How to Plant a Bare Root Rose!

Ahhhhh, roses! Everybody loves roses!  We can show you how you too can have beautiful rose plants in your garden and enjoy them year after year. It is such a beautiful thing to go outside in your garden or onto your patio and smell the roses or get a lovely rose to display in your house. There are so many varieties and colours and such beautiful fragrances that it is easy to say, there is a rose for everybody ... simply devine.

Roses are a true classic, beautiful, elegant and have the ability to lift up every garden to the next level.

Botanus sells a number of different kinds of bare root roses and we encourage you to try one, two or three!  A few details will help you to get the rose off to a good start and you will enjoy it for a very long time. The most important rule to remember when dealing with your bare root roses is to keep the roots moist at all times during the first season.

Your bare root rose has been kept in cold storage until shipping and will need immediate attention upon arrival. Open the bag it came in and immerse the roots in water for 24 hours before potting or planting. This is a very important step because the roots will re-hydrate the canes and enable the new bud growth to develop successfully. For all roses, after soaking as instructed above, be sure to plant as soon as possible never allowing the roots to dry out. Most No.1 size roses can be planted in 3 gallon containers. Miniature roses should be potted in 2 – 3 gallon containers.

Roses need at least 6 hours of direct sunlight each day so choose a sunny spot where air can circulate and dry their leaves soon after a rain. Most rose plants consist of two parts: the rootstock and the flowering canes. The bulge where the parts join, called the graft union, should be planted just at or below ground level, depending on your climate. Where winter temperatures drop to –20 Celsius or colder, plant the graft union 6” – 15 cm deep and in warmer climates, place it just at or slightly above the soil surface.

The hole you dig should be deep enough to set the graft union at the proper depth and at least wide enough to allow the roots to extend without bending. If the rose is to be planted directly in the ground the soil should be prepared before planting. Roses prefer a heavy soil mix as mixes with too much peat tend to dry out too slowly in the spring and too quickly in the summer. We recommend a mixture of at least 50% loamy soil, 25% growers mix and 25% composted manure and add sand to your mix if your soil does not drain well.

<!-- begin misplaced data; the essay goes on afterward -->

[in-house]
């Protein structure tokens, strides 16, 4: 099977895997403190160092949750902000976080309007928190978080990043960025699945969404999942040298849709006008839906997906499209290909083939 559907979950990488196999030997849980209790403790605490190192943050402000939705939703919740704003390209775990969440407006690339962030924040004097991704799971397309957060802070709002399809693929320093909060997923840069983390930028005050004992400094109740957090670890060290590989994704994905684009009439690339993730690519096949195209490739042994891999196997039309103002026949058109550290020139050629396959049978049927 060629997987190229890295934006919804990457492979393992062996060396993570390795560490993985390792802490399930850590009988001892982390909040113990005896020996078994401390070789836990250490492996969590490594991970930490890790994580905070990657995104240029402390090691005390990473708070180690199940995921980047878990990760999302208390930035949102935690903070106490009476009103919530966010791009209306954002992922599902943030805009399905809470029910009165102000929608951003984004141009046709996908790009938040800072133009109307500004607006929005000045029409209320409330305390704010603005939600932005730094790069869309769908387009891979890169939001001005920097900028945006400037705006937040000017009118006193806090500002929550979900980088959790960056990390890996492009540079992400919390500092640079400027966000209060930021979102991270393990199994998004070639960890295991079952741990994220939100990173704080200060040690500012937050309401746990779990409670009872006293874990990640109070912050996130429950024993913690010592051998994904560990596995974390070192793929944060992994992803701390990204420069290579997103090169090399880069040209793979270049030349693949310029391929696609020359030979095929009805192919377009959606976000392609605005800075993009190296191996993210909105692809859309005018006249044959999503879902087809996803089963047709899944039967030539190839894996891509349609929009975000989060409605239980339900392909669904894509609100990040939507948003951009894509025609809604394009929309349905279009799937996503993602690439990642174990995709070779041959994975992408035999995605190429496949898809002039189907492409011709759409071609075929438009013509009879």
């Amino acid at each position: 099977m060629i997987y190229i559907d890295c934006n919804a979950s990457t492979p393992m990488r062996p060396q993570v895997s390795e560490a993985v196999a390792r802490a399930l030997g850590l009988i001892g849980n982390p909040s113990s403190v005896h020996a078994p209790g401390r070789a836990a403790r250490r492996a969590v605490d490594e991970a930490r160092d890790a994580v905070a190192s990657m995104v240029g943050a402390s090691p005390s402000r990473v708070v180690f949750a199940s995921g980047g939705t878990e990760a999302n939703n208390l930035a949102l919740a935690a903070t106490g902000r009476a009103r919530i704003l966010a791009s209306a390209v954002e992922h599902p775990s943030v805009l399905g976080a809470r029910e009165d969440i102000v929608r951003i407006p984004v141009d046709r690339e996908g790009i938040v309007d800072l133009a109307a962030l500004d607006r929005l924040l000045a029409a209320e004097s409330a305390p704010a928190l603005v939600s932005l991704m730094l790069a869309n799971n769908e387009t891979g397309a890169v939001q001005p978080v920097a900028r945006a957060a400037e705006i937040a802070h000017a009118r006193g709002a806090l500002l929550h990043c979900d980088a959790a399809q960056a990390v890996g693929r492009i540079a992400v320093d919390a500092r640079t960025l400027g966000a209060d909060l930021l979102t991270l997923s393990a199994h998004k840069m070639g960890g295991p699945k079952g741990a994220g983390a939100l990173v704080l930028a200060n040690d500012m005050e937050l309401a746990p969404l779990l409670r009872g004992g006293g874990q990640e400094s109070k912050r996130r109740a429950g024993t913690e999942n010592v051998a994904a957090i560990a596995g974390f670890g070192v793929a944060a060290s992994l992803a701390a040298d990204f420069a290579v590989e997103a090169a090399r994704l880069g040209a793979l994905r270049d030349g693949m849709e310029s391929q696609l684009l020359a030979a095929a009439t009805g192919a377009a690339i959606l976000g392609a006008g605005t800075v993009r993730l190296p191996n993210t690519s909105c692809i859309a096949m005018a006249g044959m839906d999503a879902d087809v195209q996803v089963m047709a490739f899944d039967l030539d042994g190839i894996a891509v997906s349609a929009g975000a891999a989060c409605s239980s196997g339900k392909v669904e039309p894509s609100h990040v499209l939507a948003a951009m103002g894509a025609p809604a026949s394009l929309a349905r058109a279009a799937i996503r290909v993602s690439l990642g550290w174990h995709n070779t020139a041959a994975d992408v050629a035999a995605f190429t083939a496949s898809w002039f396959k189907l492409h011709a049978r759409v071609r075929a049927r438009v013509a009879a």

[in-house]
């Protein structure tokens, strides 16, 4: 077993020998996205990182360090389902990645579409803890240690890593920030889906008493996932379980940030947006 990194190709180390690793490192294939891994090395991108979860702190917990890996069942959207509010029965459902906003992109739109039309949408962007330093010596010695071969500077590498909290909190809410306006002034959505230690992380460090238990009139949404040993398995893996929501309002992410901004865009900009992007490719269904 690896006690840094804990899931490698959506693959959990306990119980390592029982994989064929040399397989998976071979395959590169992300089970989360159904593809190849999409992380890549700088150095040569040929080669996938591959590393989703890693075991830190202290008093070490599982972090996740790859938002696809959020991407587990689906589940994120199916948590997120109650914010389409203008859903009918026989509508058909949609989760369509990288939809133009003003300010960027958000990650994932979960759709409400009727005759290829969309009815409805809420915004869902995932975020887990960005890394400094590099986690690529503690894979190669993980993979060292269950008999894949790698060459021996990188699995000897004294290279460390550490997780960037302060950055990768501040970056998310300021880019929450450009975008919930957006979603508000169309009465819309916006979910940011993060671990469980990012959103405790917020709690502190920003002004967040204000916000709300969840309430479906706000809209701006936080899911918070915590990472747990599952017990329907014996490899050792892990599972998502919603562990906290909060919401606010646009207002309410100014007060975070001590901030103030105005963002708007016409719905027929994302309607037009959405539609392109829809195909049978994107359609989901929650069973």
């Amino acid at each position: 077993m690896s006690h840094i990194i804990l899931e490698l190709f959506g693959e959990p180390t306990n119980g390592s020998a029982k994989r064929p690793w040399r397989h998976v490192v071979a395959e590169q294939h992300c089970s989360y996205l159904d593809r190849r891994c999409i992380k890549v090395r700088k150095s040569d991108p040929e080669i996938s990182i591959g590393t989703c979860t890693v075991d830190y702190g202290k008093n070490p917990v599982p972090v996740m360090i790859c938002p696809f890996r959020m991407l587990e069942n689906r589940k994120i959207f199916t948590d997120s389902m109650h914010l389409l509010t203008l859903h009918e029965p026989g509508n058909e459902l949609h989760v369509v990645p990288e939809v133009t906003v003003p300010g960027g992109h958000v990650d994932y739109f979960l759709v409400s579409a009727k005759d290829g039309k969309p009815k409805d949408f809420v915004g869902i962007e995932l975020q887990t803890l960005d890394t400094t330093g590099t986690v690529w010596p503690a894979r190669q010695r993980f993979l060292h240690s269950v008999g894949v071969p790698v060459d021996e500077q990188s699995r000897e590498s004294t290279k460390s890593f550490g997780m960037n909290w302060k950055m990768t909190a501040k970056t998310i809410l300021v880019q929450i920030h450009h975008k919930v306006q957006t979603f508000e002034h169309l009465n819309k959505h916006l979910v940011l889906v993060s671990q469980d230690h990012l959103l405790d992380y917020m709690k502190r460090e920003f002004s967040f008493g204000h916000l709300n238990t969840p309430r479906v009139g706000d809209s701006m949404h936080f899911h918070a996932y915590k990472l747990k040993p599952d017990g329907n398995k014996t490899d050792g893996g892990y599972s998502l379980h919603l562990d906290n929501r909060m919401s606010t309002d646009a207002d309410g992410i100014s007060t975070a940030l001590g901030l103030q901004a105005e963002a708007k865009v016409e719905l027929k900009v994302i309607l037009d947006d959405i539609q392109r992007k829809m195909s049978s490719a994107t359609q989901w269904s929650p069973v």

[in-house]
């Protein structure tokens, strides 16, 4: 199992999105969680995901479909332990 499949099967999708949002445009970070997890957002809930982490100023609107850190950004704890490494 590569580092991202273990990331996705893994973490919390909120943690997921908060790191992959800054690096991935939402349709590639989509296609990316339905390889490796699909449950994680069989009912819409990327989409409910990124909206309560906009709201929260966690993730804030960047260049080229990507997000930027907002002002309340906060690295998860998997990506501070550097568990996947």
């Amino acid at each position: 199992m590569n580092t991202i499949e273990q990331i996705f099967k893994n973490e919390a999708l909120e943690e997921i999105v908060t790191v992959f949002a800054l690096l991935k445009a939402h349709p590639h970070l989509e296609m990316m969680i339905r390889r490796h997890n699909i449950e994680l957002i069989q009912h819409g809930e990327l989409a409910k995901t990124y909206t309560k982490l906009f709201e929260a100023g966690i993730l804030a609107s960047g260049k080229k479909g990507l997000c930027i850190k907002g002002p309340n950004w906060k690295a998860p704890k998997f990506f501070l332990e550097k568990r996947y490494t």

To help stimulate growth, your Botanus bare root roses have been pre-pruned, however, we suggest that you trim the roots immediately before planting by removing approximately 1/4” - 0.63 cm off their tips. Partially fill the hole with the soil mix, making a cone or mound in the centre over which the roots should be draped. Adjust the height of the cone so that the graft union is at the right level, as determined using the guidelines above. Spread the roots evenly around the cone. Holding the rose at the right planting depth, fill the hole with soil, working it carefully around the roots.

When the hole is nearly full, water thoroughly to settle the soil. Finish filling the hole and create a low ring of soil around the perimeter of the hole. Water again. Apply a 3” – 8 cm layer of organic mulch in a circle around the plant, taking care to keep the mulch at least 4” – 10 cm away from the canes. Water as necessary to keep the soil evenly moist until the rose resumes vigorous growth. After your roses become dormant in the fall, protect them from severe freezing weather by piling a mound of soil over the canes. Climbing roses should be laid down and also covered for winter protection.

We are sure you will fall in love with our roses and every new season you'll be able to choose from new varieties, new colours and delicious new fragrances.

For's a good thing. :)

By Elke Wehinger


Just added to your wishlist:
My Wishlist
You've just added this product to the cart:
Go to cart page